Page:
With GDPR regulations grabbing headlines, how is the world’s biggest company keeping your data safe?
Unless you’ve been living off-grid for the past few months, there’s no way you’ll have missed the fervent news coverage of GDPR. Short for the General Data Protection Regulation, GDPR is the EU’s new law meant to govern the way companies handle your data, and your rights to know what information they hold on you.
Transgressors of the new law can be hit with hefty fines – up to 4% of a company’s worldwide annual turnover, or €20 million, whichever is higher – prompting a scramble among companies to get their affairs in order. You’ve almost certainly received emails asking you to resubscribe to email newsletters; these are motivated by GDPR.
So how exactly does GDPR affect you? And what is Apple doing to make sure your private info is safe? Let’s take a look.
What is GDPR?
GDPR is designed to make it easier for EU citizens to gain access to data that companies hold about them, and to have information removed if they so desire. This is addressed by the so-called ‘right to be forgotten’ provision in GDPR. This lets you request that a company delete any info it holds on you, providing there are no ‘legitimate grounds’ for holding it. An example is given by the European Commission (EC) of a child entering data about themselves on a website without fully understanding the consequences, then having to live with those consequences for the rest of their life. In cases like that, the EC says, a right to be forgotten is particularly important.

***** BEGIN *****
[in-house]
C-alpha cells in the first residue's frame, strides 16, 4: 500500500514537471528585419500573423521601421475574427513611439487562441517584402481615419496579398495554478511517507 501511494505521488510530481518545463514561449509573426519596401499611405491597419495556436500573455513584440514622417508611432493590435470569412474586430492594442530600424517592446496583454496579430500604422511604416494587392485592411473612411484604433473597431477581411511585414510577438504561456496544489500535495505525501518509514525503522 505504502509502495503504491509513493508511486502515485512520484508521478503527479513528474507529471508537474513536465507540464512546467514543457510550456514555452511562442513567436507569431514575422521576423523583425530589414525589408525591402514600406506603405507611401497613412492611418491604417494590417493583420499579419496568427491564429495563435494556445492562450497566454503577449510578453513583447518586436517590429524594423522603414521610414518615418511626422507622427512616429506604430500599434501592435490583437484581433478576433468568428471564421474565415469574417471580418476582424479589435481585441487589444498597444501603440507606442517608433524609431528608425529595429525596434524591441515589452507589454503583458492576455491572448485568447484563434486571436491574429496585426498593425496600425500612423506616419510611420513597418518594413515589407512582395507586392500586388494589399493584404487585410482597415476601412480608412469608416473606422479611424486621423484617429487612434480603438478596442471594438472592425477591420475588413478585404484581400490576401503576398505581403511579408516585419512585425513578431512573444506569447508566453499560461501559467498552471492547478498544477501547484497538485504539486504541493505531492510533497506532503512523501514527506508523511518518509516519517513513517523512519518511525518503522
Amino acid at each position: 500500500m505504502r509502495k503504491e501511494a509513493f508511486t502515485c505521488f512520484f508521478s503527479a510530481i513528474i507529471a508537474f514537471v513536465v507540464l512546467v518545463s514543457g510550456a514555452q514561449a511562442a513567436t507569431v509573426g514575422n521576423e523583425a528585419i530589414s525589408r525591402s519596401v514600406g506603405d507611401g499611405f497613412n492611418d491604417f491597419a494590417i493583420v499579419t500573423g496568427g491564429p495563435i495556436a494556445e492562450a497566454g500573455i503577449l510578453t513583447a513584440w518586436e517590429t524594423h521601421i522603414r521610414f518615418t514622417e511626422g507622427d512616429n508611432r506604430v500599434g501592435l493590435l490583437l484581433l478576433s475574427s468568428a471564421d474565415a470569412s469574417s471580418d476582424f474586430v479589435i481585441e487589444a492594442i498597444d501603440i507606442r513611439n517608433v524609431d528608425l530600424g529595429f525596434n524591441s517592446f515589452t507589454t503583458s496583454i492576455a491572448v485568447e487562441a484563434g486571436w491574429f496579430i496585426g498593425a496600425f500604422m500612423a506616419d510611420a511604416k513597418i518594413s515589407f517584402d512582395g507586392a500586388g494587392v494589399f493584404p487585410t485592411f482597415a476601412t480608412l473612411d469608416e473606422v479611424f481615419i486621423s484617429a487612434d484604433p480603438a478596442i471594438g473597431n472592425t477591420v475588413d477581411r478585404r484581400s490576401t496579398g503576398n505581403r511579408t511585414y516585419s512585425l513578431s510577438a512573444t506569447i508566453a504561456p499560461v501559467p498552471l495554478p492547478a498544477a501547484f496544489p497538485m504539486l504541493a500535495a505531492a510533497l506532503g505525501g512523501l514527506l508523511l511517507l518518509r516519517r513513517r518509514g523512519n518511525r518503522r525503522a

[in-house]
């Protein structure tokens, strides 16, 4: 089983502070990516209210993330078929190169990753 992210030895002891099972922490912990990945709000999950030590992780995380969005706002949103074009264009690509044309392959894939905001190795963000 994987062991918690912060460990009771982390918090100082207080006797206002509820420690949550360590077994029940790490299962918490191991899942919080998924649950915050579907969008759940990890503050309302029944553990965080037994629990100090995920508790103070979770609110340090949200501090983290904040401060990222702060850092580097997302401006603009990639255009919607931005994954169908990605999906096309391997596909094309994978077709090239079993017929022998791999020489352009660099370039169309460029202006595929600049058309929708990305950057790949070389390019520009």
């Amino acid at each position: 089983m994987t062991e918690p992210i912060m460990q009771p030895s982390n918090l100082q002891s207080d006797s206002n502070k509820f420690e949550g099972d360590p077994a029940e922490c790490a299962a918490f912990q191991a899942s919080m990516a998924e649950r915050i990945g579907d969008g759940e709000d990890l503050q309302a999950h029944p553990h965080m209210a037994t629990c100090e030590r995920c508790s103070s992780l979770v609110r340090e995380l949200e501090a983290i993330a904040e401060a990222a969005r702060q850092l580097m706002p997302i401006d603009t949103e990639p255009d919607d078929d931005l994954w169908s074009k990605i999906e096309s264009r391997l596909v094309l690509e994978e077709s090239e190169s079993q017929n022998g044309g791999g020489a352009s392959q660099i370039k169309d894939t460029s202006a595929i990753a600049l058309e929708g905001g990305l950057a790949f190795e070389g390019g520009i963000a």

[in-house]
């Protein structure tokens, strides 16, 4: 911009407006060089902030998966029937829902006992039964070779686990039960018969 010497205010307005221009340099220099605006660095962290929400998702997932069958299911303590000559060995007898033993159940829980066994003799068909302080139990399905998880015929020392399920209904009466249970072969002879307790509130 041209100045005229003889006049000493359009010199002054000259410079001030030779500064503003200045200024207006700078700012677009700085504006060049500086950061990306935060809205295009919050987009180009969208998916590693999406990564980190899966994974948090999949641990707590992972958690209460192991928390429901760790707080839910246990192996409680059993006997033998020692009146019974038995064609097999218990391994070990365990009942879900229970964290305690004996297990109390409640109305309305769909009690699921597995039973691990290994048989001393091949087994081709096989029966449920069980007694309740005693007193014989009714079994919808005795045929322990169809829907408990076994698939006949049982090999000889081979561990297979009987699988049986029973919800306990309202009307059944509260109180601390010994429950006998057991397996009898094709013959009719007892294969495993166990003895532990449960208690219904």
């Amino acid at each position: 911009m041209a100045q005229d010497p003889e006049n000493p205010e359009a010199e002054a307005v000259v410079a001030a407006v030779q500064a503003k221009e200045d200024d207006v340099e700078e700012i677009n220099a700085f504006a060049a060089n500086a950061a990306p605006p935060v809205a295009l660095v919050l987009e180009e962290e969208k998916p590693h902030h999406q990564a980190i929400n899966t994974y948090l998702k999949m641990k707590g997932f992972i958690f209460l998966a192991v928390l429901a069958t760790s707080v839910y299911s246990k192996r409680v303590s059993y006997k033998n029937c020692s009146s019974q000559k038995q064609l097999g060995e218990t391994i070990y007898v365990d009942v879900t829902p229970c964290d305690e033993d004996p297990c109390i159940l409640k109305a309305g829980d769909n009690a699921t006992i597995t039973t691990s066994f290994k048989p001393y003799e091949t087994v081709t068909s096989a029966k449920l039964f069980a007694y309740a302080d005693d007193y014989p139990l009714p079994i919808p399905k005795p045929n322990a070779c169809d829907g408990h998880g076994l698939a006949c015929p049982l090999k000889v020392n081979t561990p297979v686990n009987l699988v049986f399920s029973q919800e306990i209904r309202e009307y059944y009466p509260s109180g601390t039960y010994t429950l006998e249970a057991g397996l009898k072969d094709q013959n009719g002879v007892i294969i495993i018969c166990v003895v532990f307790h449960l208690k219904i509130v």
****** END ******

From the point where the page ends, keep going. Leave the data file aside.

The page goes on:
Regarding this right, the EC has specifically said: “This is about protecting the privacy of individuals, not about erasing past events or restricting freedom of the press.” That concept – protecting your privacy first and foremost – is at the heart of GDPR. The whole regulation comprises 99 separate articles, but the most important of those cover a few simple ideas. Companies must have a specific, lawful reason to hold your data; your personal data must be encrypted; you have a right to receive a copy of your data; and you can ask for that data to be deleted, especially if it’s no longer needed.
There are other provisions, too. For example, the EC says GDPR will help to strengthen the EU internal market, influence global data protection standards, and ensure that data protection rules are enforced more effectively.
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